Cutting Through the Fog of Google’s Cloud Print

Google introduced its new approach to printing yesterday with the announcement of Google Cloud Print. But “cloud” in this case is equating to “foggy” for some because the entire solution is still at a high-level description. A web-based printing solution hasn’t been implemented yet by Google — instead, the company is positioning for what it hopes to deliver for its Chrome OS, due out in the second half of this year. And by Google’s own admission, it’s going to need help. So for now, Google has simply outlined the plans, checked in some publicly available code and floated an innovative idea. So what is Google Cloud Print, exactly?

Essentially, Google is attempting to remove the computer from the middle of the print equation. In today’s world, we use an application to send a print job to the print server running on our computer. That software manages the task by communicating through a driver (more software) to the physical hardware of the printer. In the Google Cloud Print solution, the computer and accompanying print server software go away and are replaced by the cloud. Google handles the print job and communicates directly with a cloud-aware printer — these don’t exist yet, which is why I said the solution isn’t implemented yet. You may not need to replace your current printer with a cloud-aware one, though — Google will include a proxy software solution in the Google Chrome browser, which will register a legacy printer with the cloud.

What’s the use case?

Trying to see through all of this the fog, I had a phone conversation with Om this afternoon and we tried to make sense of it all. On one hand, I believe that Google’s cloud printing concept has merit and solves a problem that could otherwise hamper adoption of Chrome OS devices. And yet Om made a good point with the opposite point of view: What’s the point of sending a print job up to the cloud only to pull it back down to the printer sitting three feet away? Indeed, it’s not the most effective use of valuable bandwidth, no matter how small the print job is. But I see that situation as the exception and not the rule because Chrome OS is meant for mobile use much more so than home use.

Google may ultimately want to push Chrome OS in every market it can — business, home and mobile — but I’d argue it’s best suited for mobile. Chrome OS is essentially a web browser built on a Linux core and won’t support the desktop apps found in the home and workplace. Instead, Chrome OS leverages web services and browser-based applications as shown in my early preview video. These light apps in a browser are perfect for mobile use in areas of Wi-Fi or 3G connectivity. Put another way, people using Chrome OS in the manner it’s intended won’t have as much of a printing need as desktop or laptop users, and in the rare cases they do, Google wants to be prepared. This same reasoning justifies HP’s foray into a similar offering on a smaller scale with its Mobile Printing application for Apple’s iPhone.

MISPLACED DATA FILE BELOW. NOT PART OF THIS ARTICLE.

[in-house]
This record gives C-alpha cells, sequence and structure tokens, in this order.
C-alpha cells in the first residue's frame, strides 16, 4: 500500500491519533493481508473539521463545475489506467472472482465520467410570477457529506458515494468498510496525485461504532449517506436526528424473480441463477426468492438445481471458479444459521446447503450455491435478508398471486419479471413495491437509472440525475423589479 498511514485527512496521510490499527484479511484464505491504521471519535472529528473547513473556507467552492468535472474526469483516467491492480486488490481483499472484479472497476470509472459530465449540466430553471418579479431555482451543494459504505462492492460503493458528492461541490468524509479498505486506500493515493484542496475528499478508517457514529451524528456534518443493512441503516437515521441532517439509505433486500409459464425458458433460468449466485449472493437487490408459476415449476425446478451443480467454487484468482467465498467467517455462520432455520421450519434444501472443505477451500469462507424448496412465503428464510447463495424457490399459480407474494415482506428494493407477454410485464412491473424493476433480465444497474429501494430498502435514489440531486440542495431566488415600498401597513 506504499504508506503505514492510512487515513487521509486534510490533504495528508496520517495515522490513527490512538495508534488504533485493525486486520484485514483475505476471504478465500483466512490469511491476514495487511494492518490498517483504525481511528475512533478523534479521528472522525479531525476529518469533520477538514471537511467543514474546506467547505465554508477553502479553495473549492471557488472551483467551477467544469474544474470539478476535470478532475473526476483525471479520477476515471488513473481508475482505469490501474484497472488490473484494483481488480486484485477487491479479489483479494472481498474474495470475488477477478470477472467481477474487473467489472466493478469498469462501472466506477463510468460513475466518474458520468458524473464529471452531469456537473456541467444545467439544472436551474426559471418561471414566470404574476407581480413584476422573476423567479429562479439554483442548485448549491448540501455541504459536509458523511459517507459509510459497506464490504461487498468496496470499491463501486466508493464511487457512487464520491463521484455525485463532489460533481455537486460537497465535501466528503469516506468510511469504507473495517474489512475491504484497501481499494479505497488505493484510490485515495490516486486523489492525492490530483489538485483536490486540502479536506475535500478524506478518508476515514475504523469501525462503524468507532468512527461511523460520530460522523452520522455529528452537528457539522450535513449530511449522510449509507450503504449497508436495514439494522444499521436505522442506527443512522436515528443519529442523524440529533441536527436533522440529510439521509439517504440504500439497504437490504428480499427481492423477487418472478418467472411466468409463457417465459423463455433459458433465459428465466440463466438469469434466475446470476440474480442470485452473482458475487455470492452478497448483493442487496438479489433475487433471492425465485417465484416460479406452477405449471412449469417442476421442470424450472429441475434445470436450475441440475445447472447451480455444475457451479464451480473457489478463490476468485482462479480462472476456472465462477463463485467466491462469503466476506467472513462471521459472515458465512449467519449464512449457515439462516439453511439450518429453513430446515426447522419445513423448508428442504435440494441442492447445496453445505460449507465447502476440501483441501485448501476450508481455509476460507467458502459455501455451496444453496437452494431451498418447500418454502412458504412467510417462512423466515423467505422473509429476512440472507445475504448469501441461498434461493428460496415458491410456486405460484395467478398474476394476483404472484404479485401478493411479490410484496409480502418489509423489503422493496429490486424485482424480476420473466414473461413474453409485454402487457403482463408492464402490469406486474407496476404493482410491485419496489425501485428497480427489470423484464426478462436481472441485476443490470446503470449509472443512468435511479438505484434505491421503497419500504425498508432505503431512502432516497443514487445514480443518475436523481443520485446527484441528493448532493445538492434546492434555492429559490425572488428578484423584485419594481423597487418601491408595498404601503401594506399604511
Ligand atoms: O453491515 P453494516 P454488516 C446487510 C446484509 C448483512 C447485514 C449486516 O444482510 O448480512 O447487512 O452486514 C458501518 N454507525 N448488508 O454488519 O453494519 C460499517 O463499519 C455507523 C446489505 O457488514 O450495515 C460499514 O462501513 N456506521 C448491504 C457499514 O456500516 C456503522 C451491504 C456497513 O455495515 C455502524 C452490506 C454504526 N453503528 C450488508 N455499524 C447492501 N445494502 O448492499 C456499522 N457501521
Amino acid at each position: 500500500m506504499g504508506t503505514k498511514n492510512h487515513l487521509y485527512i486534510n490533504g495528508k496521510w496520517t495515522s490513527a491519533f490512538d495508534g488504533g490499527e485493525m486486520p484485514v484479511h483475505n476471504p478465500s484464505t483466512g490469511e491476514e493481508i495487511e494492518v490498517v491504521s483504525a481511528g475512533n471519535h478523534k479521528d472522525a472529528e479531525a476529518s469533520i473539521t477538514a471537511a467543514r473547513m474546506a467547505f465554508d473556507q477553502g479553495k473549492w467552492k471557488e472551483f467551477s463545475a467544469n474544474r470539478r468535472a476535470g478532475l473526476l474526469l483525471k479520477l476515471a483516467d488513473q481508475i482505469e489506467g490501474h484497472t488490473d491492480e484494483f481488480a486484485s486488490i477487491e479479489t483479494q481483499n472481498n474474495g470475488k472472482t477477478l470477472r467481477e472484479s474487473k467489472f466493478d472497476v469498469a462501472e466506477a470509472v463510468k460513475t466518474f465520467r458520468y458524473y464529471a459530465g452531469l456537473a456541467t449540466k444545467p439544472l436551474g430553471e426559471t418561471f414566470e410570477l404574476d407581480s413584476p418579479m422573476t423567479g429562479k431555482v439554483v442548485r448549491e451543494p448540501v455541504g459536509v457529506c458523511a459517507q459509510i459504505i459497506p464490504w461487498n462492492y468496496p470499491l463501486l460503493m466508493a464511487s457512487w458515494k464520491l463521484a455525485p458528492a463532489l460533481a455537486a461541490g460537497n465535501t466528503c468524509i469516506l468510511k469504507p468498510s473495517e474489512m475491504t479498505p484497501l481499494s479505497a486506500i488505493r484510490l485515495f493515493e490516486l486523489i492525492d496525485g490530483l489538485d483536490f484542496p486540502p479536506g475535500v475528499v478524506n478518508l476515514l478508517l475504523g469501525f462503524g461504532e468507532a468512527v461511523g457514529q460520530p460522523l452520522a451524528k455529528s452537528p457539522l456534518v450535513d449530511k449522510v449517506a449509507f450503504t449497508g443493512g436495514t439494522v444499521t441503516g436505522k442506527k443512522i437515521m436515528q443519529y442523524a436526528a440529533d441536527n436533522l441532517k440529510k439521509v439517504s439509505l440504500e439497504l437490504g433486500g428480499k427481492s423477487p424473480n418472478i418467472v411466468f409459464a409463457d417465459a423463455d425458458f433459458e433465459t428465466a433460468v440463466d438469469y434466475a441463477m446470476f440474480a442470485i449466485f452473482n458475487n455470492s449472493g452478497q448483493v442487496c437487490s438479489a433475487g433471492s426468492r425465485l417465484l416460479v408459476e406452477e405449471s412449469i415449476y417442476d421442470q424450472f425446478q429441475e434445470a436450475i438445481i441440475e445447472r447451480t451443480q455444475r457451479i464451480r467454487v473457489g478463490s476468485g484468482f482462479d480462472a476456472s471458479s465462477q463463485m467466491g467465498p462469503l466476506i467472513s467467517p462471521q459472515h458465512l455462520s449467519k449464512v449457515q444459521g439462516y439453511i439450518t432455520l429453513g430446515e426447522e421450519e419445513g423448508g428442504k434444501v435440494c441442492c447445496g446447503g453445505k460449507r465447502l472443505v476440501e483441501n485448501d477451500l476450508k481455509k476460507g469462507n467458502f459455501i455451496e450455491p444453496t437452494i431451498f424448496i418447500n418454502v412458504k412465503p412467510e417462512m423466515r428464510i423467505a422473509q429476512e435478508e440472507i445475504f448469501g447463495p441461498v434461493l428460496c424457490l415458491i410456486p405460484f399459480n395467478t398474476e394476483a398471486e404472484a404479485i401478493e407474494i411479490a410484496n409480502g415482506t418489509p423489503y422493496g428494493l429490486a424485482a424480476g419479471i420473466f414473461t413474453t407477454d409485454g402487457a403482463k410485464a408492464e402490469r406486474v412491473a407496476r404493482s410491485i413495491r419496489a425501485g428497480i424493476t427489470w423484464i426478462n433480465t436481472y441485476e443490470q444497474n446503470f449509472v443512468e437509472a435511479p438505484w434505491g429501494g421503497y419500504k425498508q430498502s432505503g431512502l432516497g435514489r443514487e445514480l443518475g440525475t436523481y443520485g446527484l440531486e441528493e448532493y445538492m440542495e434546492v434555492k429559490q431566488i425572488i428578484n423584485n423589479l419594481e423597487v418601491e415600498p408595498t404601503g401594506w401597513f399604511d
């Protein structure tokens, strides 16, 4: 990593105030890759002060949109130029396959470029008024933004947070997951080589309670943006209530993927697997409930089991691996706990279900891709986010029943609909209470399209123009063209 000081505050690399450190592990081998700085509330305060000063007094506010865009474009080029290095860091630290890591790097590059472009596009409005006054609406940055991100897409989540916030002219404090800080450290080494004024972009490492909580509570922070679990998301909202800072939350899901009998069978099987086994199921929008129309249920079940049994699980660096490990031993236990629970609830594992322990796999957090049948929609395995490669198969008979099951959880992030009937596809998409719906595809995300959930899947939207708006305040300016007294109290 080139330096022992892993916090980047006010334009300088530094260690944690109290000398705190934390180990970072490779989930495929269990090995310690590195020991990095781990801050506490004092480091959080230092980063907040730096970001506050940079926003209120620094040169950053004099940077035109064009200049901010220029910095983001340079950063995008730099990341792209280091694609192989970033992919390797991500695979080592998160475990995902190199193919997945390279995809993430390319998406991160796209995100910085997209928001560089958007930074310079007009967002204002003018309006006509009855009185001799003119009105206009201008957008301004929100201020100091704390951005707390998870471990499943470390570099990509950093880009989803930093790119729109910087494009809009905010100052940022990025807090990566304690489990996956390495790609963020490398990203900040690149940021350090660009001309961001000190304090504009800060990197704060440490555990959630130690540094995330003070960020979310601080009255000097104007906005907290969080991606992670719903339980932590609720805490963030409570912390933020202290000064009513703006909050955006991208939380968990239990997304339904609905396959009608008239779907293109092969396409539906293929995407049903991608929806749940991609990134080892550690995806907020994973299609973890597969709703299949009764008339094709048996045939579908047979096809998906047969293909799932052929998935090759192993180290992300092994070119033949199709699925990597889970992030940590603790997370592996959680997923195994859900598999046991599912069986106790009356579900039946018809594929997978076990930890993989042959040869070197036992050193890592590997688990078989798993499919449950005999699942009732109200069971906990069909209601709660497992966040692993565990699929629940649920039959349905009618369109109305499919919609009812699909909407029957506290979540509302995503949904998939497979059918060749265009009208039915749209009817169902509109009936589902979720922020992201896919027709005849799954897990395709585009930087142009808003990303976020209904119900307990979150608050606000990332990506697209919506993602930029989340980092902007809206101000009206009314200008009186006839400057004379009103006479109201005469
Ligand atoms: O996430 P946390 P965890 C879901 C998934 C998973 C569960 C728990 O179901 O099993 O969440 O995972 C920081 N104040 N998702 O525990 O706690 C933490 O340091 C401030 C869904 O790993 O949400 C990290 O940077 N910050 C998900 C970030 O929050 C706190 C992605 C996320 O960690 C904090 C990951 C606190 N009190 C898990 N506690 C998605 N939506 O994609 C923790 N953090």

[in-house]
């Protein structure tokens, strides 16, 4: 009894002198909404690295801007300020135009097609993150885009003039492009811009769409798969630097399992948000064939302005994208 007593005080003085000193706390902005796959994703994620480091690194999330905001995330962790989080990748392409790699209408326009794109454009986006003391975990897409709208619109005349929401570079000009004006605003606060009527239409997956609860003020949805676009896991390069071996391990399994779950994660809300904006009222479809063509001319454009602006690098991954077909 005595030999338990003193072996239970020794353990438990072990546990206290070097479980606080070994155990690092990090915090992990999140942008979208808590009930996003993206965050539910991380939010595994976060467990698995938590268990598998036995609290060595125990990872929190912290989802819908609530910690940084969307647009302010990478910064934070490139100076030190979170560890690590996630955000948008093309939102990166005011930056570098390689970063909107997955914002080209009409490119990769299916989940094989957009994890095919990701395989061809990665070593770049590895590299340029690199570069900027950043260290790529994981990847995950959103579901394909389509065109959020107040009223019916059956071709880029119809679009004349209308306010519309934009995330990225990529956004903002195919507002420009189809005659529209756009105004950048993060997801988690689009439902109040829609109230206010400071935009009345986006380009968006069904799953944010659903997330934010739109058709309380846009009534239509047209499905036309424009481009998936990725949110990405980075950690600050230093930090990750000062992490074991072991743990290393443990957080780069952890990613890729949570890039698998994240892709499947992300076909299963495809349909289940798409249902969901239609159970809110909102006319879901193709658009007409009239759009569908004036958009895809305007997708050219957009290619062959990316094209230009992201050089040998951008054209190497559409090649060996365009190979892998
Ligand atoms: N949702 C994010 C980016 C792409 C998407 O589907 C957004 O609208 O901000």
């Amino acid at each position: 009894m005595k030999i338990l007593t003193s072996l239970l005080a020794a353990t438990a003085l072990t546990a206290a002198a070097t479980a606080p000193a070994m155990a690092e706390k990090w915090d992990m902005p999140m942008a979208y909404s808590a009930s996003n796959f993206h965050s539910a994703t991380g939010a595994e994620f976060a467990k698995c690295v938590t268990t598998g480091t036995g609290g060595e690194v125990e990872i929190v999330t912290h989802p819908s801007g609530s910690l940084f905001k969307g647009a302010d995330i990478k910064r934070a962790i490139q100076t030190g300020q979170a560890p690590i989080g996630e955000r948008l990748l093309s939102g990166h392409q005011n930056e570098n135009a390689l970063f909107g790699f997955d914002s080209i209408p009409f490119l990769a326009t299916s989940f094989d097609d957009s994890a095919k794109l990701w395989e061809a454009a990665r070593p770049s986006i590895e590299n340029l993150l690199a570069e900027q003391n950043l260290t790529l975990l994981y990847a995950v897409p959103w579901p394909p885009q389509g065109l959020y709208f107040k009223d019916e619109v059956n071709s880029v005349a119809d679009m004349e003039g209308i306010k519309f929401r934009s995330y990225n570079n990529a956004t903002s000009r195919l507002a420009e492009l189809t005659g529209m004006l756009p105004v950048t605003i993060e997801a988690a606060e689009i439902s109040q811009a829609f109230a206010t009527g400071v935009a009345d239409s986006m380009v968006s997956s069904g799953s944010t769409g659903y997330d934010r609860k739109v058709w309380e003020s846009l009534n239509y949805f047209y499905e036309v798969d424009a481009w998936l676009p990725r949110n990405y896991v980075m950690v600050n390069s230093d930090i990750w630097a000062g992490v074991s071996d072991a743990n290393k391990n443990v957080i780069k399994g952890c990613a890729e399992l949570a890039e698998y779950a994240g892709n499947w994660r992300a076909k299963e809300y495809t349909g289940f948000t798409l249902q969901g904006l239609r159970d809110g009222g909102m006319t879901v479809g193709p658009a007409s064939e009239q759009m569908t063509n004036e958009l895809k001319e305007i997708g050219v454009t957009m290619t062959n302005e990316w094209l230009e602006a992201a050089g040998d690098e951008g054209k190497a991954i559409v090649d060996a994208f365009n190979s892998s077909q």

Does this advance printing or is Google just trying to control even more?

There’s a point to be made about Google’s control over our data and it’s a point that scares people away from using Google’s web services. I’m not one of those people as I use Google for nearly everything: personal and work email, my Android phone, document editing on my iPad and more. But I respect the people and business entities that won’t entrust their information to Google. And in fairness to those in this category, I haven’t seen anything in the limited Cloud Print documentation that pertains to data security and privacy, aside from logging in with a Google account. Since the Cloud Print idea is only just floating around now, we should be watching for how print data will be handled. For now, I can only assume that Google will maintain the same level of privacy and security that it does with its other services.

Perhaps that’s too big an assumption on my part, but once you get past it, I see some advancements in printing, which really hasn’t changed much in recent years. Once we see cloud-aware printers, what’s to stop the ones nearest to you from advertising their service? I could easily envision a “Nearby Printer Available” message on my future Chrome OS device just as I see “Nearby Wireless Network” messages on my phone, iPad and notebook today. Printing is only a localized event because printers are chained to the computer today. By breaking those chains with cloud printing, Google is simply looking forward to meeting the needs of mobile users.

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